“Synthetic heroin” is a general term for synthetic opioids like fentanyl, carfentanil, and methadone that are mixed and cut with other opioids and fillers.
The epidemic of heroin and prescription opioid addiction and abuse has created a demand for other forms of these strong, illicit drugs.
While heroin is a “natural opioid” — derived from the opium poppy — it carries strong negative side effects and the risk of overdose, just as with synthetic heroin and other opioids.
How Is Synthetic Heroin Used?
What Does Synthetic Heroin Do?
Fentanyl is about 50 times more potent than heroin, while carfentanil is 100 times more powerful than fentanyl.
For a person that takes a white powder named “synthetic heroin,” there is a range of possible potency and high danger involved.
For example, carfentanil is used as an animal sedative, while fentanyl is usually taken as an extended-release pain reliever patch.
Both will bind to opioid receptors in the brain and may cause deadly overdose symptoms.
Effects Of Synthetic Heroin Use
Since illicitly produced synthetic heroin encompasses a number of opioid drugs with varying levels of potency, their effects will vary in intensity.
All prescription opioids and other forms of synthetic heroin will produce similar effects, as they all work to slow down vital central nervous system processes.
In the short-term, these opiates will produce effects including:
- respiratory depression
- constricted pupils
People that regularly use heroin may take synthetic heroin. The long-term effects of many synthetic opioid analgesics include permanent physical and emotional damage.
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Abuse of synthetic opioids like fentanyl places stress on the heart, organ systems, and may cause brain damage.
Some effects of prolonged synthetic heroin abuse include:
- low blood pressure
- irregular heartbeat
- weakened heart valves
- heart attack
- memory loss
- chronic depression
- increased risk of cancers and infections
- kidney damage
- liver damage (hepatitis)
Synthetic Heroin Drug Overdose
Because drugs like fentanyl and carfentanil are much more powerful than heroin, an increase in dosage by the smallest amount could cause a deadly overdose.
Opioid overdose is a healthcare crisis, and opioid overdose deaths have been reported in emergency departments across the country.
Overdoses can be treated with naloxone (Narcan) if addressed quickly.
Signs of a synthetic heroin overdose may include:
- slow or labored breathing
- cold or clammy skin
- agitation and confusion
- pinpoint pupils
- extreme drowsiness and lethargy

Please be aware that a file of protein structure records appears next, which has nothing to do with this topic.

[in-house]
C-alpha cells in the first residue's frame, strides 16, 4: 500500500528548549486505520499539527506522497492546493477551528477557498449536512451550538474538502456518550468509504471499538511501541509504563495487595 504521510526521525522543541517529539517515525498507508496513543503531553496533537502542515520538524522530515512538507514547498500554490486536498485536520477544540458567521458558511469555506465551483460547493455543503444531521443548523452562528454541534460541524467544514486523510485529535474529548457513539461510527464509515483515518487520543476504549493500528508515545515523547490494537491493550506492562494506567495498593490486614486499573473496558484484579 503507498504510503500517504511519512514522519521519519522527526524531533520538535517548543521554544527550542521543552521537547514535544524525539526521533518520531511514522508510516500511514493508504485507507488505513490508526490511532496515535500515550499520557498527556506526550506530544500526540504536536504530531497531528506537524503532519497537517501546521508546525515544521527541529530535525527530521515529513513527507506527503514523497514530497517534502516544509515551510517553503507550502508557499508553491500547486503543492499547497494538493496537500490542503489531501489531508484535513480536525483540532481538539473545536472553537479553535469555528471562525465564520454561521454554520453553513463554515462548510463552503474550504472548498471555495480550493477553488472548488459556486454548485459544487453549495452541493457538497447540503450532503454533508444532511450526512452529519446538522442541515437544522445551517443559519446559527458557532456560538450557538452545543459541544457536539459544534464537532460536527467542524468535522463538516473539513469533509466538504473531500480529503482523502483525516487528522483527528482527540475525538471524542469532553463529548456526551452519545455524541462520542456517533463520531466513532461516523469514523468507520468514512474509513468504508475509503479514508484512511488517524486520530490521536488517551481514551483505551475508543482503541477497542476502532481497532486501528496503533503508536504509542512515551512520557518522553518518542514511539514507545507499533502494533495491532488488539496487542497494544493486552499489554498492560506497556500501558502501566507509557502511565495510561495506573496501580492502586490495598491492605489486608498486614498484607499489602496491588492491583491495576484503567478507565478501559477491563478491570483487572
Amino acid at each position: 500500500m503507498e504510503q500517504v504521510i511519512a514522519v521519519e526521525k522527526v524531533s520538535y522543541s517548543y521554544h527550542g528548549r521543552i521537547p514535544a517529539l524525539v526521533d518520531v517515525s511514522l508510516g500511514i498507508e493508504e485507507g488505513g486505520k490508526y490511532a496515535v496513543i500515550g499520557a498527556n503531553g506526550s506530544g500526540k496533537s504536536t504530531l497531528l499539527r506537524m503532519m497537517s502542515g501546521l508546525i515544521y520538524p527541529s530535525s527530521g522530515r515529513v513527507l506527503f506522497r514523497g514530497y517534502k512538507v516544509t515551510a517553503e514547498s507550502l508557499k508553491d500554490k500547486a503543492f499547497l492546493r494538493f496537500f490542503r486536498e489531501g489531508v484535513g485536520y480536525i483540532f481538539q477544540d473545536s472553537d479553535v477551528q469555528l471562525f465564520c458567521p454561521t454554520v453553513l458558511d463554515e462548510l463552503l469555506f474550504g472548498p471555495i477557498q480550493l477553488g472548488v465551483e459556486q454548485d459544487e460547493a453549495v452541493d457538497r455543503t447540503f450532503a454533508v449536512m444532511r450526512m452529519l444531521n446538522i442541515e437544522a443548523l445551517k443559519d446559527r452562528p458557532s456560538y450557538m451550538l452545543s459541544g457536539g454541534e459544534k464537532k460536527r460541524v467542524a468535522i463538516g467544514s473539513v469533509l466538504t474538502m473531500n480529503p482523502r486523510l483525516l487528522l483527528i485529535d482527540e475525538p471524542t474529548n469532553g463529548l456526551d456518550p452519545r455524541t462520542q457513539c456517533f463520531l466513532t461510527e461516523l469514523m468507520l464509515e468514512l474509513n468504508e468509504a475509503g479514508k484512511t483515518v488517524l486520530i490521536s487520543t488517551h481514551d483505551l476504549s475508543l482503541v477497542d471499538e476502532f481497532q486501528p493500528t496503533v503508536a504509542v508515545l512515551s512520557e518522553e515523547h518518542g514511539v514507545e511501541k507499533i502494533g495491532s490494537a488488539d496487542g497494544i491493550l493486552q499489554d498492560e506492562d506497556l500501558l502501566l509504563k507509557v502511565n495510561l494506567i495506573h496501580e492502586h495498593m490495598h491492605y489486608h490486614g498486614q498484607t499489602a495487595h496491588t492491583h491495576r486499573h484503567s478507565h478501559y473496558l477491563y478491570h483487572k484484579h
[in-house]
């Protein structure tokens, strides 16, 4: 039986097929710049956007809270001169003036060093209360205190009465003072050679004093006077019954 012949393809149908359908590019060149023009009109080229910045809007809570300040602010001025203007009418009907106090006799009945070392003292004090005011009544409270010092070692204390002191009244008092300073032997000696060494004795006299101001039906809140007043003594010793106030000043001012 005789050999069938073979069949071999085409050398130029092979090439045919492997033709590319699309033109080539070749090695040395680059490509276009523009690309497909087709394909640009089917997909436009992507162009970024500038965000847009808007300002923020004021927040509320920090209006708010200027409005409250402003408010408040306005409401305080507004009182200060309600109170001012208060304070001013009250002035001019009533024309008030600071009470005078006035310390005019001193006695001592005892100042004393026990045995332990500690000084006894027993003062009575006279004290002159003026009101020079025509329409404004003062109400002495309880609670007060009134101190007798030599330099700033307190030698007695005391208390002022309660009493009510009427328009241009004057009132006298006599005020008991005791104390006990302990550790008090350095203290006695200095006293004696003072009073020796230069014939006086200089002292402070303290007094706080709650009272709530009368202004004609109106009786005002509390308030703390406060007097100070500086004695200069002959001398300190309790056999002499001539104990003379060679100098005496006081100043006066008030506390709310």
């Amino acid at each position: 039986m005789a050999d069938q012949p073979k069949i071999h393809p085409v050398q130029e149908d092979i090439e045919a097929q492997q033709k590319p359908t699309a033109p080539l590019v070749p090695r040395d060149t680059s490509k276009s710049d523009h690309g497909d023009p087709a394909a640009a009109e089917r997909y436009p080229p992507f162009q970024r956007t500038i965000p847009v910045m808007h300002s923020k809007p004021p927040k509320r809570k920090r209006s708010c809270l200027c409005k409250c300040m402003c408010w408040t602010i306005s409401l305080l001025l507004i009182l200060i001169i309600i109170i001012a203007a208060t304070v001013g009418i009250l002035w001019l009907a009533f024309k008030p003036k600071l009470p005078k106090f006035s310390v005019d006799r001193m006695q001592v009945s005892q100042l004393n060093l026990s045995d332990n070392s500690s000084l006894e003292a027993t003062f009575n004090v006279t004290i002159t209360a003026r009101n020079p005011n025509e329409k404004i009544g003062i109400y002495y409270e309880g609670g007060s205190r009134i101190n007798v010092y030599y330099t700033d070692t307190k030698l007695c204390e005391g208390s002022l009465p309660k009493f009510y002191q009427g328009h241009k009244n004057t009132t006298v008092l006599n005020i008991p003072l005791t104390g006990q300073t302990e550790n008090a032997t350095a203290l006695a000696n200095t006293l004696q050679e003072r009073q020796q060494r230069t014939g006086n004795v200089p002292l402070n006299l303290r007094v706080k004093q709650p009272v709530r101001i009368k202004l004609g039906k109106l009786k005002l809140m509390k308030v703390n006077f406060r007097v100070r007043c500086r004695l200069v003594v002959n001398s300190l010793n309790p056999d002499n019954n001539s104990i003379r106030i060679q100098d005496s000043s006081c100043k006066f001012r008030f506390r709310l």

Heroin Dependence And Withdrawal Symptoms
Just like heroin, the synthetic drugs passed off as synthetic heroin attach to opioid receptors and can make people both emotionally addicted and physically dependent.
Some withdrawal symptoms and signs of heroin addiction include:
- severe cravings
- uncontrollable leg movements
- increased blood pressure and heart rate
- nausea, vomiting, diarrhea
- muscle and bone pain
- cold flashes with goosebumps
Getting Help For Synthetic Heroin Abuse
If you or a loved one is abusing synthetic opioids, then the risk of accidental overdose is very high. Treatment for any substance use disorder can help you live a healthier life.
Call our addiction treatment specialists for more information on the range of heroin inpatient and outpatient treatment options available for you.
It is nearly impossible to truly thrive with heavy drug use. Let us help you start on the path towards a better life today. Call our helpline now to get started.
Addiction Resource aims to provide only the most current, accurate information in regards to addiction and addiction treatment, which means we only reference the most credible sources available.
These include peer-reviewed journals, government entities and academic institutions, and leaders in addiction healthcare and advocacy. Learn more about how we safeguard our content by viewing our editorial policy.
- Centers for Disease Control and Prevention (CDC) — Synthetic Opioid Overdose Data
- United States Drug Enforcement Administration (DEA) — Drug Facts Sheet: Synthetic Opioids
- National Institutes of Health (NIH): PubChem — Carfentanil
- National Institute on Drug Abuse (NIDA) – Heroin Drug Facts
- International Journal of Drug Policy –— Research paper: “Every ‘Never’ I Ever Said Came True”: Transitions from opioid pills to heroin injecting